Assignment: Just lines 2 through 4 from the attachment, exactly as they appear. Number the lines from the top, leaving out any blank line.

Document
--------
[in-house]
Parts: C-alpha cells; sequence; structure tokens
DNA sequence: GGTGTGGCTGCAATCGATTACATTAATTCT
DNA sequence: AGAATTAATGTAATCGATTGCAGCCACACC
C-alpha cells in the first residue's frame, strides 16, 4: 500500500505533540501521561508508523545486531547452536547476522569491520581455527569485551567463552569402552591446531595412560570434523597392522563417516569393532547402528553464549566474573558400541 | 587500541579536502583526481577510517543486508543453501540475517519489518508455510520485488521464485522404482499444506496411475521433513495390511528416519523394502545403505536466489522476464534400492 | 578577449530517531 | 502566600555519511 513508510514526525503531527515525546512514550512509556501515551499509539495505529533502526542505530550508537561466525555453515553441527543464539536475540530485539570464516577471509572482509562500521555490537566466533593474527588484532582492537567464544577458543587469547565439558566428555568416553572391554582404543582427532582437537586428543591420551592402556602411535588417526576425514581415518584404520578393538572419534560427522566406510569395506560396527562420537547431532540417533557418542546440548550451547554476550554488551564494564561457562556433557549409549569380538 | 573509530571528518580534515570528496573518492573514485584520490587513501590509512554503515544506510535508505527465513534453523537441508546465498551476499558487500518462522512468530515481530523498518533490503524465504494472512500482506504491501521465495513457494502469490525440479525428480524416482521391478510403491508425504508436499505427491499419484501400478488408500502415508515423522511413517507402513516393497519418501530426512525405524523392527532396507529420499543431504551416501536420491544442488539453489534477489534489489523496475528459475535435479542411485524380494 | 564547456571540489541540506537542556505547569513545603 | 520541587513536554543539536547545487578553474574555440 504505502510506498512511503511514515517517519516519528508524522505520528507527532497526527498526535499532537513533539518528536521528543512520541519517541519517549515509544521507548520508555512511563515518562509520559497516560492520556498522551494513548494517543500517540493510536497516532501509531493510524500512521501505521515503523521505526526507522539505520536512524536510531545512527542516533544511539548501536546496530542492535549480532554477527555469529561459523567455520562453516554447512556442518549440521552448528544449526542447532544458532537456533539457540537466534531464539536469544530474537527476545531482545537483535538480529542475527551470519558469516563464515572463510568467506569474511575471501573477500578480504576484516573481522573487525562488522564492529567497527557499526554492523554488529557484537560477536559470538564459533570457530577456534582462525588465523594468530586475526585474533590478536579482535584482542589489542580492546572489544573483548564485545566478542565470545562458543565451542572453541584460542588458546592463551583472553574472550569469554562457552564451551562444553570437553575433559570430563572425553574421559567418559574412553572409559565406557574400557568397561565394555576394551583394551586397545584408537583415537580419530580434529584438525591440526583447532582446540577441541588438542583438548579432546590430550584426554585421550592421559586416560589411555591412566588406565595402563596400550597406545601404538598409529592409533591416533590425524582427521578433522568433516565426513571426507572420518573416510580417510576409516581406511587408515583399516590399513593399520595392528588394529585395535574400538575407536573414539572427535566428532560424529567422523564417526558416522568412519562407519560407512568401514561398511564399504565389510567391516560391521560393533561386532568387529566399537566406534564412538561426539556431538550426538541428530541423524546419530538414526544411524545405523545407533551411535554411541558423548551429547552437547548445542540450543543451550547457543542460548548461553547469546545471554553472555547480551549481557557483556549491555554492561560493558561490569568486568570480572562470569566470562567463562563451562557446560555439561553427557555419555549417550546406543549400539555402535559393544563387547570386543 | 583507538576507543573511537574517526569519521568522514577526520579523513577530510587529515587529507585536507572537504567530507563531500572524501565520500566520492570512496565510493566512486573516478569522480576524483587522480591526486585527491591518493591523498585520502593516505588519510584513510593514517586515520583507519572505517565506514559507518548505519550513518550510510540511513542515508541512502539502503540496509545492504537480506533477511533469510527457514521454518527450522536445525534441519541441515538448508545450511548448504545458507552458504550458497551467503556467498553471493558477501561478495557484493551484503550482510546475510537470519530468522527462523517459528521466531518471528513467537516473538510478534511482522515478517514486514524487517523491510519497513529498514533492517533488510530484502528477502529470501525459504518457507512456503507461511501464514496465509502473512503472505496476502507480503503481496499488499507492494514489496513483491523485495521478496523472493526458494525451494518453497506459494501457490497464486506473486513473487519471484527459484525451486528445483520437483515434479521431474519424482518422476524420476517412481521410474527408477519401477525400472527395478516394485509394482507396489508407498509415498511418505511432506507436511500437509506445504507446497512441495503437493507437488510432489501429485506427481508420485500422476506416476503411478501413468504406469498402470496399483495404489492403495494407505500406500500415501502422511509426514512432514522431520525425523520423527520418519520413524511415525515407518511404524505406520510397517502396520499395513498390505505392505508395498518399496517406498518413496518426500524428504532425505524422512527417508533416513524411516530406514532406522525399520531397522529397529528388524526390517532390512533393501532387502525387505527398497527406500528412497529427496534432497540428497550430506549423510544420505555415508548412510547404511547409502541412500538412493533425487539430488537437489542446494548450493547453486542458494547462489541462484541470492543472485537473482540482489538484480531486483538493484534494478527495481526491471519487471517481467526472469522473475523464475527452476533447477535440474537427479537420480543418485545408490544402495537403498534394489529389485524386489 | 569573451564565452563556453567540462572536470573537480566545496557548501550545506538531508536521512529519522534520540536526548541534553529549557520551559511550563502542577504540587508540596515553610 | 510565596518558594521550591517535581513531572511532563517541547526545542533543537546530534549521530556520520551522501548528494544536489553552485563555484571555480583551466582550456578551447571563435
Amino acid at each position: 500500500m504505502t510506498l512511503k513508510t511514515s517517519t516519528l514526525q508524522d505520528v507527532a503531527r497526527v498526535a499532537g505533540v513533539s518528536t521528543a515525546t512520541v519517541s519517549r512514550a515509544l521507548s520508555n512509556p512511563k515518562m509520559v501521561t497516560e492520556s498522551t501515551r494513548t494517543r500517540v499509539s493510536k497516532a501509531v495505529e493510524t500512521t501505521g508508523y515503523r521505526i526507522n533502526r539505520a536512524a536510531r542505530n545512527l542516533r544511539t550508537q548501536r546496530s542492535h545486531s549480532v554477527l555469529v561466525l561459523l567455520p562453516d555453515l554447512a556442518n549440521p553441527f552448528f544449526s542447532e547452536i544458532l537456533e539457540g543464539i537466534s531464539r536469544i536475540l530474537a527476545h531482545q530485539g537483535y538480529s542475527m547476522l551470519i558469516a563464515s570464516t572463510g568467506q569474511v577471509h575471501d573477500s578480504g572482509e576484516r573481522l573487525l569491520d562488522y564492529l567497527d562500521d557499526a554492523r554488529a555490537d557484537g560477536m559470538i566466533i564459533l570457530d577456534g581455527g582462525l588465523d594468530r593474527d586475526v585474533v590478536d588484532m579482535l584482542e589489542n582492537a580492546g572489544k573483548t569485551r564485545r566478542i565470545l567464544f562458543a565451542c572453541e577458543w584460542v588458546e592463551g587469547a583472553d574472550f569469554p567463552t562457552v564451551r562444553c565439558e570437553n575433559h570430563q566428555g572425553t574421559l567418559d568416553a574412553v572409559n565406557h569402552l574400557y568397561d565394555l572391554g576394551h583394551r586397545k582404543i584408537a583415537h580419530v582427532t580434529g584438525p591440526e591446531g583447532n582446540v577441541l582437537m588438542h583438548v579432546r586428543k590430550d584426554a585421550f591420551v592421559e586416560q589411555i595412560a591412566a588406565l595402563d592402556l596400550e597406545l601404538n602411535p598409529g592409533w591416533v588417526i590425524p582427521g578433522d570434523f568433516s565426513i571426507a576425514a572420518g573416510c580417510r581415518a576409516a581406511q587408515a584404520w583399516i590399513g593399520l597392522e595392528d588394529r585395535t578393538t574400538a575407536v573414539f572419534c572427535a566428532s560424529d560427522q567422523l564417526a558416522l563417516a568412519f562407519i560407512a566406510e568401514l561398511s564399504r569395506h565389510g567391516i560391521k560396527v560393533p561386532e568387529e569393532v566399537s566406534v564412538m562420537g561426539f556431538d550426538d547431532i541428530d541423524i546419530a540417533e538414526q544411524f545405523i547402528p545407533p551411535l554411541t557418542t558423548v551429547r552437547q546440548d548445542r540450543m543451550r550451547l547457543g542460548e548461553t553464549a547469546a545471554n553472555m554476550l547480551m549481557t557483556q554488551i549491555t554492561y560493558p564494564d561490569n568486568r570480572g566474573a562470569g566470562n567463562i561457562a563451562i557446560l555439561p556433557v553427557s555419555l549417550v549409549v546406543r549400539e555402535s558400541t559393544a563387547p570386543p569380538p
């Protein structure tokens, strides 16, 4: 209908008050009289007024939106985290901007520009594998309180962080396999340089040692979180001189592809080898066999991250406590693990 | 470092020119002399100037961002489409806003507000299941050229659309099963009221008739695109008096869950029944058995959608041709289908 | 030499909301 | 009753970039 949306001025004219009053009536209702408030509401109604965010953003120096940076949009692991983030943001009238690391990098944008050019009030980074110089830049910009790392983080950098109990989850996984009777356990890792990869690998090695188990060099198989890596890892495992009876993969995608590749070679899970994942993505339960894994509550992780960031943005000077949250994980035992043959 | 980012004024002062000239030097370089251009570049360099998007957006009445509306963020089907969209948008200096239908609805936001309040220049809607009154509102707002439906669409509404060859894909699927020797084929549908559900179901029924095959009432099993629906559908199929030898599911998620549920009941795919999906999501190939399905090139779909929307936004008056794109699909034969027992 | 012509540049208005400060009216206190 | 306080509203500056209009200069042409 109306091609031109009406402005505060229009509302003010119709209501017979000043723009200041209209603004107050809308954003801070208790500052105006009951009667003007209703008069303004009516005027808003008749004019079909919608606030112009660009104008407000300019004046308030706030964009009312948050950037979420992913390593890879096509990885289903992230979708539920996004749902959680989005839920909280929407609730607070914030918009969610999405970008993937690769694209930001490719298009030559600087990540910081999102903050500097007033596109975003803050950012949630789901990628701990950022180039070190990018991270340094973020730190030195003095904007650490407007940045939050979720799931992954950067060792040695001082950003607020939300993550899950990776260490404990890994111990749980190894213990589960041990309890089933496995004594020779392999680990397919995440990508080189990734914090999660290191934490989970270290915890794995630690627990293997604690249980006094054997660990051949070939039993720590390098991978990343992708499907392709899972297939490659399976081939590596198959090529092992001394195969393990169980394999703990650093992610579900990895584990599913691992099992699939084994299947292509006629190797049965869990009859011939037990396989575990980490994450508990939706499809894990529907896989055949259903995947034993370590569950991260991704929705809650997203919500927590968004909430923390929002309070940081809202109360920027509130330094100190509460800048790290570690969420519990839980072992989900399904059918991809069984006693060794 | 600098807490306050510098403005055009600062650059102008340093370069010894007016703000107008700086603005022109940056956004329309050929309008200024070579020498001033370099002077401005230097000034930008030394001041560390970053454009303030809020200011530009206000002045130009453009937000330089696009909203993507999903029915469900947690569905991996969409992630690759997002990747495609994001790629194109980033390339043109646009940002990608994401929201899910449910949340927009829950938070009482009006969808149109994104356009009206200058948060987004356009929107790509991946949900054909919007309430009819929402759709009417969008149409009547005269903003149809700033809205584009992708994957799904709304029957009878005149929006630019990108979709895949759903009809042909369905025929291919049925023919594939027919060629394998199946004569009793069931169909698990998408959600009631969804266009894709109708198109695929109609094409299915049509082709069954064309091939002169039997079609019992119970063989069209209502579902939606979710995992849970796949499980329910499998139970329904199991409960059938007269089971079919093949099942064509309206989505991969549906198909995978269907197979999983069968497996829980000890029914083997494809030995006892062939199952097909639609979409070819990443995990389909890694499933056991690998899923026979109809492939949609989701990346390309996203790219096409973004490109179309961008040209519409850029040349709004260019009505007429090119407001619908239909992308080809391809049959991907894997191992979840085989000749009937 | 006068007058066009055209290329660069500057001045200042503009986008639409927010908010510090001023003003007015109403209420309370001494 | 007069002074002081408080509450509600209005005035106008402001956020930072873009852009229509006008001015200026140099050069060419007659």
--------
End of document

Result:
Parts: C-alpha cells; sequence; structure tokens
DNA sequence: GGTGTGGCTGCAATCGATTACATTAATTCT
DNA sequence: AGAATTAATGTAATCGATTGCAGCCACACC